Entrepreneurs’ relief (ER) is one of the most valuable tax reliefs. It reduces the rate of UK capital gains tax (CGT) to 10% on the disposal of qualifying business assets, which can produce tax savings worth up to £1m. Consideration of the detail is vital and we can help navigate the complex and restrictive rules to maximise your ability to claim this valuable relief.
ER qualifying gains (up to a lifetime allowance of £10m of gains) are always taxed at a 10% rate. By contrast, ordinary capital gains for individuals are currently taxed at 20% (or 28% for certain types of gain, including disposals of residential property and carried interest). A reduced rate of 10% (or 18%) can apply depending on whether combined taxable income and gains together exceed the basic-rate income tax threshold.
ER can be claimed only by individuals or jointly by a qualifying beneficiary and the trustees of a life interest trust. To qualify, the gain must fall within one of three tightly-drawn categories and other qualifying conditions must be also met in the period prior to disposal.
Which disposals qualify for ER?
ER applies to disposals of business assets, on the condition that the business is being carried on commercially with a view to profit. There are three main categories of disposal that qualify:
1. Disposal of business assets of a settlement
Trustees can benefit from ER when disposing of settlement business assets, but only if the beneficiary separately qualifies for ER and has an available unused lifetime allowance.
2. Material disposal of business assets
This category includes the disposal of:
- The whole or part of a business;
- Interests in assets used in a business at the time the business ceased;
- Ordinary shares or securities of a trading company (or holding company of a trading group);
- Relevant shares acquired through an Enterprise Management Incentive (EMI shares).
3. An ‘associated disposal’ associated with a ‘relevant material disposal’
An ‘associated disposal’ is the disposal of an asset as part of the withdrawal of the individual from participation in the business. The asset must be held personally by the individual throughout the relevant one year period (increased to three years for disposals of assets acquired on or after 13 June 2016) and be used for business purposes in either in the trade of the partnership.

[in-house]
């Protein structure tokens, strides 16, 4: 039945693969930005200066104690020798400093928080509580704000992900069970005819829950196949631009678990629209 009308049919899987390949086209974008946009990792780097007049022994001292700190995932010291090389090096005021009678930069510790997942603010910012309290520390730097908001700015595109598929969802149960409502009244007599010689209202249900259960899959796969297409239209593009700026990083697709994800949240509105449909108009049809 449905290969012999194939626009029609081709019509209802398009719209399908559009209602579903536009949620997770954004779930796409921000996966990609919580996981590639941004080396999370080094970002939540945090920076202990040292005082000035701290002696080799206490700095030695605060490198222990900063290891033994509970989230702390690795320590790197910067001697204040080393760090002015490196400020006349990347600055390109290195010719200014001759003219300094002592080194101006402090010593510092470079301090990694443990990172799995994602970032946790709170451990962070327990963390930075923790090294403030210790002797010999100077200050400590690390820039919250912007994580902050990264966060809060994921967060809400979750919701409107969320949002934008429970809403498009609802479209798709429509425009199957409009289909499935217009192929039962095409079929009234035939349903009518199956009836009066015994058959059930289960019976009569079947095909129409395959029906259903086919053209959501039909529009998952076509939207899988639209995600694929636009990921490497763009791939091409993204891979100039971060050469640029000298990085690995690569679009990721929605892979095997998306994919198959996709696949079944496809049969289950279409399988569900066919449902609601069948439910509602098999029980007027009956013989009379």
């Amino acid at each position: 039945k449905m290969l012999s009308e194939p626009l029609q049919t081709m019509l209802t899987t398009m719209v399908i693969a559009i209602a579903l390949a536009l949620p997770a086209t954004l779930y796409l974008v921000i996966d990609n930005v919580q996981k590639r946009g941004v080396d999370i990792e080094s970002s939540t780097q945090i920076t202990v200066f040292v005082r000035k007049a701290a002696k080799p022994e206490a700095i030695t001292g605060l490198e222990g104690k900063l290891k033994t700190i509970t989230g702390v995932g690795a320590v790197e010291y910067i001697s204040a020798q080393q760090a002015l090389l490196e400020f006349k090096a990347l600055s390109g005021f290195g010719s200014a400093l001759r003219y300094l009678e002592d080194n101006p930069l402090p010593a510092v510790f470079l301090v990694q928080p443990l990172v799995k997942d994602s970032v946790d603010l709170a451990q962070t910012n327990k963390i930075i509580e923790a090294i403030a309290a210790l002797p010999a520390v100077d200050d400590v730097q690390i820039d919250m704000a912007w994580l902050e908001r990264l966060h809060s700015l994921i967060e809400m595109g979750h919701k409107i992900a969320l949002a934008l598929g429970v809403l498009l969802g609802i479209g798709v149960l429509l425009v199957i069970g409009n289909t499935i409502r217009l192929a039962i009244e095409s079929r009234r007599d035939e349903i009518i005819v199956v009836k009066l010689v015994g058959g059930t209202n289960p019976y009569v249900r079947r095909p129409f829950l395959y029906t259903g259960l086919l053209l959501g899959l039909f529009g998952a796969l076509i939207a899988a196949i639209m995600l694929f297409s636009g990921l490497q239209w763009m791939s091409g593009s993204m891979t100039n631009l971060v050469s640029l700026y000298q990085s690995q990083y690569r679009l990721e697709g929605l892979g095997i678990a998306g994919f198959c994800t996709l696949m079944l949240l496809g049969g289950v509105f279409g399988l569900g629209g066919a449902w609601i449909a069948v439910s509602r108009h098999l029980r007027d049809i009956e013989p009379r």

A ‘relevant material disposal’ involves, broadly speaking, an individual disposing of at least a 5% interest in shares/securities in a qualifying company or the whole/part of a partnership business. Relief is restricted where the availability of the asset was dependent on the payment of rent or was not used wholly for business purposes.
Additional qualifying conditions
- The business assets must be held for a period of two years before ER is available. This may be the period ending with the date of disposal or the date of cessation of trade. In the latter case, the disposal must take place within three years of the cessation of trade.
- For disposals of shares or securities, there is generally a need to hold a direct or indirect interest in 5% of the ordinary shares and voting rights of the company. Finance Act 2019 introduced a further condition that an individual must also be entitled to either:
(i) 5% of the distributable profits and assets available on a winding up; or
(ii) 5% of the proceeds in event of a disposal of the whole ordinary share capital.
There are two notable exceptions to the above conditions:
- For EMI shares, there is no 5% minimum interest limit and the period the EMI option was held prior to exercise can be included when considering the two-year holding requirement.
- From 6 April 2019 shareholders falling below the 5% threshold as a result of issuing new shares may retain entitlement to ER if appropriate claims are made.
How can Smith & Williamson help?
The conditions to qualify for ER are strict and a number of significant changes have been introduced to the legislation in recent Finance Acts, which in some circumstances limit the availability of the relief.
We can give specialist advice to ensure the relief is correctly obtained where the conditions can be met and make recommendations for correctly structuring the business in cases where conditions are not currently being met. Where the company has multiple classes of share (including preference shares), particular care is needed to ensure that the share capital structure does not prejudice the entitlement of all shareholders to claim the relief.
By necessity, this briefing can only provide a short overview and it is essential to seek professional advice before applying the contents of this article. No responsibility can be taken for any loss arising from action taken or refrained from on the basis of this publication. Details correct at time of publication.